Events That Formed the Modern World: From the European Renaissance through the War on Terror

By Hurley, Joseph A. | Reference & User Services Quarterly, Fall 2013 | Go to article overview

Events That Formed the Modern World: From the European Renaissance through the War on Terror


Hurley, Joseph A., Reference & User Services Quarterly


Events That Formed the Modern World: From the European Renaissance Through the War on Terror. Ed. by Frank W Thackeray and John E. Findling. Santa Barbara, CA: ABC-CLIO, 2012. 5 vols. acid free $488 (ISBN 978-1-59884-901-1). Ebook available (978-1-59884-902-8), call for pricing.

The consequential and often lasting impact of major events over the past 500 years has helped to shape the modern world. Not isolated to any one geographic region, these formative events took place in all corners of the world. Events That Formed the Modern World: From the European Renaissance through the War on Terror highlights 62 significant events from across the globe, each of which contributed to the modern world. A five volume thematic reference set, Events That Formed the Modern World provides readers with introductory and interpretative essays for all of the 62 events each with a bibliography and shorter entries detailing significant people or occurrences related to the major event. Each volume also contains a glossary of terms and a timeline. Edited by Frank W. Thackeray and John E. Findling, professor emeriti of history at Indiana University Southeast, this reference work is intended for the general public and high school and undergraduate students.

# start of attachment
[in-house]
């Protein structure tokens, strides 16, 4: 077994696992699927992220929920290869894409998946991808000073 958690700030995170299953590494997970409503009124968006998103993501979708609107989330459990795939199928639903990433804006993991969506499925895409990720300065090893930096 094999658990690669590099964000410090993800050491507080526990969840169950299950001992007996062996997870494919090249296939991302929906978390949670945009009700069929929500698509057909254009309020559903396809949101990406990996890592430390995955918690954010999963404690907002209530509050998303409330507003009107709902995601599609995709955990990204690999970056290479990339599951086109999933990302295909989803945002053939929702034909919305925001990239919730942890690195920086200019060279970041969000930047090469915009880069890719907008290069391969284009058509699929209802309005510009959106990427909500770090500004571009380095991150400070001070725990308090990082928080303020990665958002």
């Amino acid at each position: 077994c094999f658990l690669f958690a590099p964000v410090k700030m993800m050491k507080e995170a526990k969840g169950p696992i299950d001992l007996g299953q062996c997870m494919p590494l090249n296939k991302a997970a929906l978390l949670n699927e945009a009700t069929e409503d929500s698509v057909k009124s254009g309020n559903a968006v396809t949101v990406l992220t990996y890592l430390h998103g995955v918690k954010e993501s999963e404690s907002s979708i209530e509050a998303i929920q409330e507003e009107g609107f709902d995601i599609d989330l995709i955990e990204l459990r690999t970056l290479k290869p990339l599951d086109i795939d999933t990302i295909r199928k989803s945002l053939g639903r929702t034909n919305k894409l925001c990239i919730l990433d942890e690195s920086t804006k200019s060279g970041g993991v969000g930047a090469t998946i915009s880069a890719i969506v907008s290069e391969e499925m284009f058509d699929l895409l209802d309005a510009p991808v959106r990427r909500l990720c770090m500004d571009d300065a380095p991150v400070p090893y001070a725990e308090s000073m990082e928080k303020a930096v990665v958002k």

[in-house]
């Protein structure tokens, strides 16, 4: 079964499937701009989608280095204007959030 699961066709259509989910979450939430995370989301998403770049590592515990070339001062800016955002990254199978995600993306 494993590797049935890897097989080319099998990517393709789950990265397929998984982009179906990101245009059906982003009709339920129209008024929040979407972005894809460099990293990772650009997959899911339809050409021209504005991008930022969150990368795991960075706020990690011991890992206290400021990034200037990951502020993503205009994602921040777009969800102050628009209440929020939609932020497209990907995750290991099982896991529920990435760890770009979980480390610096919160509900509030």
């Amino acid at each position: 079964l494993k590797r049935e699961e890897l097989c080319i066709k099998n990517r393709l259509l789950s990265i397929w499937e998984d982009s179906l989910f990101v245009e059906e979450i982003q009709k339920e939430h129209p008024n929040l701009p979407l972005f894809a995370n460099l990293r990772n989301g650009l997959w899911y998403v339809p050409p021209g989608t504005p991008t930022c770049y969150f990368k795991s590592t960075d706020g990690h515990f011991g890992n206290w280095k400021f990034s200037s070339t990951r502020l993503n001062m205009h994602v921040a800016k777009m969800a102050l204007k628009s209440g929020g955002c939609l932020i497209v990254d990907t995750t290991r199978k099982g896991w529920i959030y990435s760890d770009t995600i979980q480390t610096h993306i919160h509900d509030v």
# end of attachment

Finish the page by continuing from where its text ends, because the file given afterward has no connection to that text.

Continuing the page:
Events That Formed the Modern World represents a novel and noteworthy approach to the encyclopedia. Arranged chronologically, each volume covers approximately one century, with the first volume being an exception as it begins with an entry on the Reconquista (c.711) and ends with the Spanish Armada (1588). The events covered in this set of volumes are characterized largely by a top-down approach with relatively standard historical periodizations. While following an easy to comprehend chronological layout, this set diverges from the traditional encyclopedia formula, which often provides an overview of a topic with little critical analysis or interpretation. Thackeray and Findling's work provides readers with a brief introductory essay for each event grounding the reader in the event's historical context. However, the strength and distinctive feature of this reference work rests with the interpretive essays, each written by experts and averaging about eight pages in length, These highly accessible essays provide thought provoking analyses and examine the reasons why the event has had a lasting impact on the modern world. …

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